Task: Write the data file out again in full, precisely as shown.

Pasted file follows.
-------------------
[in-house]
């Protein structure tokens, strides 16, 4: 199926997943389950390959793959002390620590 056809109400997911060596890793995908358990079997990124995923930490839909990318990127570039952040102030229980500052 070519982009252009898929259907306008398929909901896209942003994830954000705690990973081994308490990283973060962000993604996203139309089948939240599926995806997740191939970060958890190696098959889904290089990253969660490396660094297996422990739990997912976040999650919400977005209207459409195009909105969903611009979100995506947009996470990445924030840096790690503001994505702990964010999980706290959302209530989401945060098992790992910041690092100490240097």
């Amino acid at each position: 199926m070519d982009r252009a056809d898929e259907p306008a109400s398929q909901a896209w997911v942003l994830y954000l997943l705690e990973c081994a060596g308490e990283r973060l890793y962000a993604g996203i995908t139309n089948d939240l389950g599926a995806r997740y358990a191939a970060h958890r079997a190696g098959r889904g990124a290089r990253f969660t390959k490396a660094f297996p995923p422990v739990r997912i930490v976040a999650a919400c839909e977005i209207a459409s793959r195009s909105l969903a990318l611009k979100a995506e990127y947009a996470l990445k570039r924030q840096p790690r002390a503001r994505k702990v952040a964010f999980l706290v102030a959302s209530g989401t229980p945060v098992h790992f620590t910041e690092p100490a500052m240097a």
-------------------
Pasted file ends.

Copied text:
[in-house]
């Protein structure tokens, strides 16, 4: 199926997943389950390959793959002390620590 056809109400997911060596890793995908358990079997990124995923930490839909990318990127570039952040102030229980500052 070519982009252009898929259907306008398929909901896209942003994830954000705690990973081994308490990283973060962000993604996203139309089948939240599926995806997740191939970060958890190696098959889904290089990253969660490396660094297996422990739990997912976040999650919400977005209207459409195009909105969903611009979100995506947009996470990445924030840096790690503001994505702990964010999980706290959302209530989401945060098992790992910041690092100490240097």
């Amino acid at each position: 199926m070519d982009r252009a056809d898929e259907p306008a109400s398929q909901a896209w997911v942003l994830y954000l997943l705690e990973c081994a060596g308490e990283r973060l890793y962000a993604g996203i995908t139309n089948d939240l389950g599926a995806r997740y358990a191939a970060h958890r079997a190696g098959r889904g990124a290089r990253f969660t390959k490396a660094f297996p995923p422990v739990r997912i930490v976040a999650a919400c839909e977005i209207a459409s793959r195009s909105l969903a990318l611009k979100a995506e990127y947009a996470l990445k570039r924030q840096p790690r002390a503001r994505k702990v952040a964010f999980l706290v102030a959302s209530g989401t229980p945060v098992h790992f620590t910041e690092p100490a500052m240097a």